29 BCE. Rome, Museum of Roman CivilizationPhoto by Sabina Tariverdieva
Rome, Museum of Roman Civilization
(Museo della civiltà romana)
In front of the entrance stood two 14-meter-high obelisks in pink granite; one is now on Piazza dell’Esquilino, in front of the church of Santa Maria Maggiore, the other is in front of the Quirinal Palace. Affixed to the two pilasters flanking the entrance were bronze plates engraved with the text of the Res Gestae Augusti, Augustus’ autobiography, in which he described all the things he had achieved during his reign, thanks to his foreign, domestic, social and city-planning policies: a sort of spiritual testament addressed to future generations. As Augustus intended the mausoleum to be a family tomb, the ashes of the other members of the imperial house were likewise laid to rest here.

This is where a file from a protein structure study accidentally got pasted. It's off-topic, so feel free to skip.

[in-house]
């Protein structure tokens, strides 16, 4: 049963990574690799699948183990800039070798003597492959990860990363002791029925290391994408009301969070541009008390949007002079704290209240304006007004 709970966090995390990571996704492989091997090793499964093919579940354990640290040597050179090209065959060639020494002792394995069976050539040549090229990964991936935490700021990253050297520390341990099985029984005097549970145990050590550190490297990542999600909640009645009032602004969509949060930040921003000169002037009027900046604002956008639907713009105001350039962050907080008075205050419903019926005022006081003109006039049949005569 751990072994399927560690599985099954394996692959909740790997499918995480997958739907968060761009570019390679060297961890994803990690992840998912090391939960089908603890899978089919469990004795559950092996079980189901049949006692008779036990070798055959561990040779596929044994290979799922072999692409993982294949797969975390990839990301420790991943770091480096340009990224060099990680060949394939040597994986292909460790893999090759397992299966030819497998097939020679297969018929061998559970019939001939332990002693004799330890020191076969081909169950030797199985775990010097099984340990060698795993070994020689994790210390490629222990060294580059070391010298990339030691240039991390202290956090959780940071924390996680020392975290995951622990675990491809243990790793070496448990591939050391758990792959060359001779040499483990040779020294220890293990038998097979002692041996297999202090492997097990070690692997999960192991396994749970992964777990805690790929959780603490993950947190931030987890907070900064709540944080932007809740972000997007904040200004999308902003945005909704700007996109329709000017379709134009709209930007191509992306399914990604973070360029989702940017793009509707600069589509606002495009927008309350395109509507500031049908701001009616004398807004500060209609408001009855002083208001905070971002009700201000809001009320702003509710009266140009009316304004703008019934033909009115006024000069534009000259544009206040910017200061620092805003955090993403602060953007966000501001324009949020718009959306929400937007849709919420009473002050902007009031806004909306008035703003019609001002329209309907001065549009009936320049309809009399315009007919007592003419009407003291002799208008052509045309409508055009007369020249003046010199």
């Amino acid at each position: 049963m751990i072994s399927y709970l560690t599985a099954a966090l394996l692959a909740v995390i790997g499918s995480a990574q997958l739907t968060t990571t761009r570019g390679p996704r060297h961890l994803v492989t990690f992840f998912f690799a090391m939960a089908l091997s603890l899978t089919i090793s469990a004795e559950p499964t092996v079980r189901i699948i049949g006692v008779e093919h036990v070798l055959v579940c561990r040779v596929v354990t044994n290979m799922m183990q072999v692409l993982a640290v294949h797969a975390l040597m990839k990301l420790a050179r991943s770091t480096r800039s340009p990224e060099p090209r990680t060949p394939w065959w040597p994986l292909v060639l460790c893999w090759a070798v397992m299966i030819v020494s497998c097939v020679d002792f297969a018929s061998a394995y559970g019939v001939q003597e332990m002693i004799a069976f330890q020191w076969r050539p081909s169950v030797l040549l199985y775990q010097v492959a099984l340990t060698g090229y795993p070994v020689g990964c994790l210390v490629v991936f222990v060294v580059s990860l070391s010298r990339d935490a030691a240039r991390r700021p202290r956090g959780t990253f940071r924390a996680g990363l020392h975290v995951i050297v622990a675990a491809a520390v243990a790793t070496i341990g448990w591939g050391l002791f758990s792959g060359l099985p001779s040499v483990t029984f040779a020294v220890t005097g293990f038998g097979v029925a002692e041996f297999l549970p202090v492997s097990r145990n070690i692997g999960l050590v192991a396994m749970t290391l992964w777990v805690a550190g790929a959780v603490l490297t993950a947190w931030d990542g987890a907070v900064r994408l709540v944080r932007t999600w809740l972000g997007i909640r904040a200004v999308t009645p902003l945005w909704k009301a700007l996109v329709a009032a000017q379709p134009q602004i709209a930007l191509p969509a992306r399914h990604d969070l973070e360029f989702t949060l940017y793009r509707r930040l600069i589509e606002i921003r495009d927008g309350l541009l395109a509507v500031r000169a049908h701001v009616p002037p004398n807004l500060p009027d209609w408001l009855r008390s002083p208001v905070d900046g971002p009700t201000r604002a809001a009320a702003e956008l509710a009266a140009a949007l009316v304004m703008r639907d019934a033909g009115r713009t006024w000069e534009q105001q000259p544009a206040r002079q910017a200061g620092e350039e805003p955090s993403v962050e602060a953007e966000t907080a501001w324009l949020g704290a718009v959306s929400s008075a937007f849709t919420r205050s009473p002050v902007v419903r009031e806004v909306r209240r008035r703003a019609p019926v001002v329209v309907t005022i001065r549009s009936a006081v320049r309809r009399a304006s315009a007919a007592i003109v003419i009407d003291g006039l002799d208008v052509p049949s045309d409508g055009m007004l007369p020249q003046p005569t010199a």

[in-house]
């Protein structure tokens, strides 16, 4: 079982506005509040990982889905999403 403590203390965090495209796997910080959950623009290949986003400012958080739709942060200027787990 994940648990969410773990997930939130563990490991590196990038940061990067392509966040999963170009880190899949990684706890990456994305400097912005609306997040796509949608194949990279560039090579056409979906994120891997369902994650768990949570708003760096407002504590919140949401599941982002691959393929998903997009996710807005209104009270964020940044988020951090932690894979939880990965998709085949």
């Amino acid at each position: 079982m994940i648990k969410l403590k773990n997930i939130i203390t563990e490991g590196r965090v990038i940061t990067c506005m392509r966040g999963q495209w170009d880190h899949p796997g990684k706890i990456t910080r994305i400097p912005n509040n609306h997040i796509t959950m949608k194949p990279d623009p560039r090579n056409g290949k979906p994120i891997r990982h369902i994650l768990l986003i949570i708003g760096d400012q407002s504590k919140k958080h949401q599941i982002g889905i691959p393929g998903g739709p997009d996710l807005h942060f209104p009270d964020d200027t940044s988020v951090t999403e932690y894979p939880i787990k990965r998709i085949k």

Over the centuries, the monument underwent far-reaching changes. After serving as a military fortress, it was eventually used as a theater/auditorium. In the 1930s, it was explored in several archeological digs. The buildings that had grown up around it were demolished, and it was left to stand in splendid isolation. This scale model was made around that time by Paolo and Roberto Bucci, based on documentation compiled by A. Muňoz, G. Gatti, E. Q. Giglioli and A. M. Colini.
Samuel Ball Platner, Thomas Ashby. A Topographical Dictionary of Ancient Rome. Oxford University Press. London: Humphrey Milford. 1929. P. 332—
Filippo Coarelli. Roma. Guide Archeologiche. Mondadori Electa S.p.A. 2004. P. 299—